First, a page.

2001

The Voice: Summer 2001

The Voice

Seniors show deepened understanding of social issues



Sally Jongsma

Two hundred ninety six students graduated from Dordt College this spring     Each spring Dordt seniors rewrite an essay they were asked to write as incoming freshmen. The Social Challenges Essay asks students to identify one challenge they believe to be particularly significant in today's world. Although the essays of this year's seniors have not yet been rated, assessment reports from last year indicate that between their freshman and senior years students develop a deeper understanding of the complexity of issues facing the world in which they will soon have a new role.
    Some striking similarities and differences were obvious in the essays of an anonymous sampling of essay packets that included both of the essays written by fourteen students. With one exception, each freshman essay focused on the decline of personal moral values, citing such concerns as abortion, disrespect, family breakdown, and homosexuality. Most offered a fairly simple description of what they perceived to be the problem and a fairly simple solution-witnessing to the world, praying, and being good examples by living Godly lives.
    The senior essays acknowledged the complexity of factors that contribute to society's problems-factors that lead to the situations freshmen considered declining moral values. Seniors cited the role of television; the pervasive sense of individualism and self-interest; the forces of greed, materialism, and affluence; the use and place of technology; the distribution of resources and the prevalence of poverty; the depletion of natural resources; our entertainment-driven culture; the sense of apathy in our culture; and the secularization of our society.
    Dordt's Student Assessment Committee, with the help of faculty who are given guidelines on how to rate the essays, assesses such things as how well students express their ideas, how well they support their positions, how aware they are of the historical roots of an issue, how logical and well-supported their solutions are, and how well a Christian perspective is expressed. Freshmen and senior essays are then compared to see how much students develop in their thinking about and their ability to respond to contemporary issues.
    The 2000 report issued by Dordt's assessment committee says, “Students completing four years of education at Dordt show genuine, demonstrable improvement in their faith and world view development.” Students score significantly higher on all rating dimensions as they move from freshman to senior status. The greatest change is seen in moral reasoning and judgment, articulation of world views, expression of biblical themes, and awareness of historical and structural dimensions of social problems.    
    The assessment report also says that it appears that a significant portion (at least seventy five percent) of Dordt students place a strong emphasis on the importance of developing their world view. They also value the perspective of Dordt College and feel that faculty spend an appropriate amount of time discussing “perspectival” issues.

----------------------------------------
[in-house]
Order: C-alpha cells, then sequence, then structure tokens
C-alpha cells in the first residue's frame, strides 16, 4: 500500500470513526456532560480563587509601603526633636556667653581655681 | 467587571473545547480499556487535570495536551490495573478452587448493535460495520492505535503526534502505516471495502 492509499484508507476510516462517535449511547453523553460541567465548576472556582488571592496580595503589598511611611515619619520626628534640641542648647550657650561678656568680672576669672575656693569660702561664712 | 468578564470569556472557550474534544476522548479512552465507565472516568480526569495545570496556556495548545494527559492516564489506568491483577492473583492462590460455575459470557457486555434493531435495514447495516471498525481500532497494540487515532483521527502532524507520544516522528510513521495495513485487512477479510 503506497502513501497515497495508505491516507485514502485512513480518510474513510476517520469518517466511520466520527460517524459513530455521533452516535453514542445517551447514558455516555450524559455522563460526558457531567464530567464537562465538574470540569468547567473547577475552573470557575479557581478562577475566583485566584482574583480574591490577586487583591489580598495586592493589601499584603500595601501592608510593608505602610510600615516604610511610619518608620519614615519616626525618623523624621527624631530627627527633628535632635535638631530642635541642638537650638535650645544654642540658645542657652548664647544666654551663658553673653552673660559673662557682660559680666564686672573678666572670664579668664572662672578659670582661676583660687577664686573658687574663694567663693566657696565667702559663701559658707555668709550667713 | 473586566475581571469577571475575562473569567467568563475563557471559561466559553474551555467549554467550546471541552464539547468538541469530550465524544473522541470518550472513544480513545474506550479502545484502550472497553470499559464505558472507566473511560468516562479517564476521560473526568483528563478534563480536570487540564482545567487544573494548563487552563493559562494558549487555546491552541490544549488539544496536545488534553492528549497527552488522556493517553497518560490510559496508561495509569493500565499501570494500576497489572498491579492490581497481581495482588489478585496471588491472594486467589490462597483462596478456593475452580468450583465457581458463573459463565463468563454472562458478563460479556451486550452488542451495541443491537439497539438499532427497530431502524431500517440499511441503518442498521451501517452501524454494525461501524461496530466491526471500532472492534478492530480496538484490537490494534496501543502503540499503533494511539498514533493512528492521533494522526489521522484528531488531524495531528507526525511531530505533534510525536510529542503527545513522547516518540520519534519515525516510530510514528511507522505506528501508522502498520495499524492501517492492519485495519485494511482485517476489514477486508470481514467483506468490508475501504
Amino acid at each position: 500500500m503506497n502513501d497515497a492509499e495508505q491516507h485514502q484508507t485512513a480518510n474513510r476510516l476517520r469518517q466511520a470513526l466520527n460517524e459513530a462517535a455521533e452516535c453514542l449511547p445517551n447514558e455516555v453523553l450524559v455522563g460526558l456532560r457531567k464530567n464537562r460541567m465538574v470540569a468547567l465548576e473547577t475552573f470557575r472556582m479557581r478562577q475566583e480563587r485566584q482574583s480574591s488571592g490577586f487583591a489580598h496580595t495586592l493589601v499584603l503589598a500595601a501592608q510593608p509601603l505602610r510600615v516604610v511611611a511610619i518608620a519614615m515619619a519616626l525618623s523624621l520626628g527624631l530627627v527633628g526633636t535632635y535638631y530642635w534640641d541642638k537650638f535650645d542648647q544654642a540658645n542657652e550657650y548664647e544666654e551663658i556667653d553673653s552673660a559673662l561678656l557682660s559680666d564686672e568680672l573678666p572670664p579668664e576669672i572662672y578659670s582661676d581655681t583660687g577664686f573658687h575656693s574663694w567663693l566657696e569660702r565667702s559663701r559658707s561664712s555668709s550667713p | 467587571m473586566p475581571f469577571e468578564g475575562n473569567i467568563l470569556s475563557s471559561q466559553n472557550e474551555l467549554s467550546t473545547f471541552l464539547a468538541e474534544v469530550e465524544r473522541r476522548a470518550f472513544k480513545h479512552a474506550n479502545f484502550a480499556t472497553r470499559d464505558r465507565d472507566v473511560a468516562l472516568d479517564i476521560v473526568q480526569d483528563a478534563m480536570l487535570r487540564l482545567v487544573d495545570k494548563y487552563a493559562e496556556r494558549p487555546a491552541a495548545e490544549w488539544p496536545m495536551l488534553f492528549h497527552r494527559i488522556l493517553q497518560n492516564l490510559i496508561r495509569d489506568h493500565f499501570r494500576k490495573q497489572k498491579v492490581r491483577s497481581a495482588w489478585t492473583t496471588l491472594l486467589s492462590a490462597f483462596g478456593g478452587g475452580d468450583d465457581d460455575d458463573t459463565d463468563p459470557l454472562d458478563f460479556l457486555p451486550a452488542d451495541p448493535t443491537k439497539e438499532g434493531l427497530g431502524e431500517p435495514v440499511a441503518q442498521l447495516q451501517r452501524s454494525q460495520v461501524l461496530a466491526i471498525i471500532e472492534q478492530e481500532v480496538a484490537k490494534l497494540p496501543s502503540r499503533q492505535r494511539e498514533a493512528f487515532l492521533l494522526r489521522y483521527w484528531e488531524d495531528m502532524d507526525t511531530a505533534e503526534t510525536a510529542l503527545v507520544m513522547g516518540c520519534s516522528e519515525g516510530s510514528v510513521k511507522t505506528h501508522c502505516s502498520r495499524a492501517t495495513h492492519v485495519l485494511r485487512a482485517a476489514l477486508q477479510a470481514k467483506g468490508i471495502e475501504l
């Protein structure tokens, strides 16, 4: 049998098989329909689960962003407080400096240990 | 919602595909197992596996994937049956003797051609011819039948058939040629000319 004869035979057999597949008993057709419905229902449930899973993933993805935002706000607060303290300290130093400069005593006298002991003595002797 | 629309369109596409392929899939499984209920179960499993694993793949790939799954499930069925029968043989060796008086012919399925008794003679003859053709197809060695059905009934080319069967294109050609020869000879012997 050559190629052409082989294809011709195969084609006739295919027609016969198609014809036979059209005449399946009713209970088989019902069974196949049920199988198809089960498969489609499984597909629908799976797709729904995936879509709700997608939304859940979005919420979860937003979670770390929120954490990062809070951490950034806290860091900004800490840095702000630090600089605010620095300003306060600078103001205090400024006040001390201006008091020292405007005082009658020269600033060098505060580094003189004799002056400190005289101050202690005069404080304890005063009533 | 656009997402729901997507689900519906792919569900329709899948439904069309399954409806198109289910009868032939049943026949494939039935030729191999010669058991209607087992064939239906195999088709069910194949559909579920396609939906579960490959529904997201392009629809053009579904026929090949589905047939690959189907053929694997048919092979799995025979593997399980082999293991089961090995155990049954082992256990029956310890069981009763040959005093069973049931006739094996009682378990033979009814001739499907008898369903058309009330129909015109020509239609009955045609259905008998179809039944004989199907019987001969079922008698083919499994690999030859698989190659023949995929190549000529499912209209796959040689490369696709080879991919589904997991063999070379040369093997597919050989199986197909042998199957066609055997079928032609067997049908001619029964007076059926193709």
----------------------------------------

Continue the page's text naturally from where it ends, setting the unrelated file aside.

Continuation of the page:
At the same time, the report points out that while gains in the expression of biblical themes have been noted, those biblical themes are often quite broad and simplistic. More improvement is needed, they believe. And they would like to see students make even bigger gains in presenting well-structured and comprehensive arguments. With assessment tools such as the Social Challenges Essay the committee can help faculty and the institution set goals for further improvment in these areas.
    The strongest area of growth as assessed through the Social Challenges Essay was in the area of personal responsibility. Survey data obtained from other assessment tests shows that Dordt students are more likely than comparison groups to strongly desire to help others in difficulty and to participate in community action. And even though earlier assessment reports indicated that Dordt students were less politically aware on broad social-political issues than comparison groups, recent results show that seniors have posted rather large gains in their desire to influence political structures.
    “Our attempts to globalize the curriculum and to interest students in social-political issues appears to have generated a modest increase in interest and awareness of the larger forces that shape culture and society,” the report concludes.
    This seems to be borne out in further results. Seniors seem to be more likely than freshmen to want to promote racial understanding. Students involved in service or cross-cultural programs scored significantly higher on the Social Challenges Essay, as did those who took a course that explicitly dealt with diversity or multi-cultural issues.
    Overall, a large majority of Dordt seniors feel that their Dordt educational experience had an impact on their desire to be of service to others, adds the report. Not only are students changing in these areas, but they believe that Dordt College has contributed to this change.
    These are encouraging signs for administrators and assessment committee members, who are confident that assessment results are helping the institution focus on areas that need improvement and are providing the basis for continuing to revise and improve the education Dordt offers. And it gives them concrete feedback to pass on to faculty to incorporate into their teaching.

Back to Index